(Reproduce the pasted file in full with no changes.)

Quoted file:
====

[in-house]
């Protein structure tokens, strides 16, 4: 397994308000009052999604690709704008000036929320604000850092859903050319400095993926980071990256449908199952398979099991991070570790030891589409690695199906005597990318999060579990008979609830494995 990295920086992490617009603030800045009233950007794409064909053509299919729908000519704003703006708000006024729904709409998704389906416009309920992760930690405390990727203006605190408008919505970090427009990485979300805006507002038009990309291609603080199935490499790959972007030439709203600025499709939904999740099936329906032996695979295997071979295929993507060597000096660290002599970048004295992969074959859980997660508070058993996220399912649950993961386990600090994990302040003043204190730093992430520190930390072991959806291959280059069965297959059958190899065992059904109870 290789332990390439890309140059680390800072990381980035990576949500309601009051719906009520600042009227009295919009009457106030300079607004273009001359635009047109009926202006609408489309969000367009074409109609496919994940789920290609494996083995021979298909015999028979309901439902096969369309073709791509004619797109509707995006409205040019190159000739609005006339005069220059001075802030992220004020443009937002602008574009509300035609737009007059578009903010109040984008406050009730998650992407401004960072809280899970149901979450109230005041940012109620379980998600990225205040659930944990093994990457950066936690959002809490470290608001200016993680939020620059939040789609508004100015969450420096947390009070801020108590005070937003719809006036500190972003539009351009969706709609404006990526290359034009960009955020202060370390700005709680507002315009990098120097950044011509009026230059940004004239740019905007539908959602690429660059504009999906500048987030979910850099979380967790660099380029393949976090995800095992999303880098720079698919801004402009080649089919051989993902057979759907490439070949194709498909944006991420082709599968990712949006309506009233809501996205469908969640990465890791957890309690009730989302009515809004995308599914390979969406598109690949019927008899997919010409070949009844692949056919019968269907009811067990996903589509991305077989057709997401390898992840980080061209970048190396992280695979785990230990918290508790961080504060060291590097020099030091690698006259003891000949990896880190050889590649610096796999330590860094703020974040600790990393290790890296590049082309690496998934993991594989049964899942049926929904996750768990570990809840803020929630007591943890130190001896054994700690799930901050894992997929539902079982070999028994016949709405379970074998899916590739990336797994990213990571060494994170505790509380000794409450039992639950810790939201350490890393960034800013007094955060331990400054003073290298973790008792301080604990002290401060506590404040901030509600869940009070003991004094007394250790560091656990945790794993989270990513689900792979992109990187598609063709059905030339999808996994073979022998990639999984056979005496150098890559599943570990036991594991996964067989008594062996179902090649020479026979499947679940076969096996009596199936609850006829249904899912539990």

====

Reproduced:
[in-house]
């Protein structure tokens, strides 16, 4: 397994308000009052999604690709704008000036929320604000850092859903050319400095993926980071990256449908199952398979099991991070570790030891589409690695199906005597990318999060579990008979609830494995 990295920086992490617009603030800045009233950007794409064909053509299919729908000519704003703006708000006024729904709409998704389906416009309920992760930690405390990727203006605190408008919505970090427009990485979300805006507002038009990309291609603080199935490499790959972007030439709203600025499709939904999740099936329906032996695979295997071979295929993507060597000096660290002599970048004295992969074959859980997660508070058993996220399912649950993961386990600090994990302040003043204190730093992430520190930390072991959806291959280059069965297959059958190899065992059904109870 290789332990390439890309140059680390800072990381980035990576949500309601009051719906009520600042009227009295919009009457106030300079607004273009001359635009047109009926202006609408489309969000367009074409109609496919994940789920290609494996083995021979298909015999028979309901439902096969369309073709791509004619797109509707995006409205040019190159000739609005006339005069220059001075802030992220004020443009937002602008574009509300035609737009007059578009903010109040984008406050009730998650992407401004960072809280899970149901979450109230005041940012109620379980998600990225205040659930944990093994990457950066936690959002809490470290608001200016993680939020620059939040789609508004100015969450420096947390009070801020108590005070937003719809006036500190972003539009351009969706709609404006990526290359034009960009955020202060370390700005709680507002315009990098120097950044011509009026230059940004004239740019905007539908959602690429660059504009999906500048987030979910850099979380967790660099380029393949976090995800095992999303880098720079698919801004402009080649089919051989993902057979759907490439070949194709498909944006991420082709599968990712949006309506009233809501996205469908969640990465890791957890309690009730989302009515809004995308599914390979969406598109690949019927008899997919010409070949009844692949056919019968269907009811067990996903589509991305077989057709997401390898992840980080061209970048190396992280695979785990230990918290508790961080504060060291590097020099030091690698006259003891000949990896880190050889590649610096796999330590860094703020974040600790990393290790890296590049082309690496998934993991594989049964899942049926929904996750768990570990809840803020929630007591943890130190001896054994700690799930901050894992997929539902079982070999028994016949709405379970074998899916590739990336797994990213990571060494994170505790509380000794409450039992639950810790939201350490890393960034800013007094955060331990400054003073290298973790008792301080604990002290401060506590404040901030509600869940009070003991004094007394250790560091656990945790794993989270990513689900792979992109990187598609063709059905030339999808996994073979022998990639999984056979005496150098890559599943570990036991594991996964067989008594062996179902090649020479026979499947679940076969096996009596199936609850006829249904899912539990």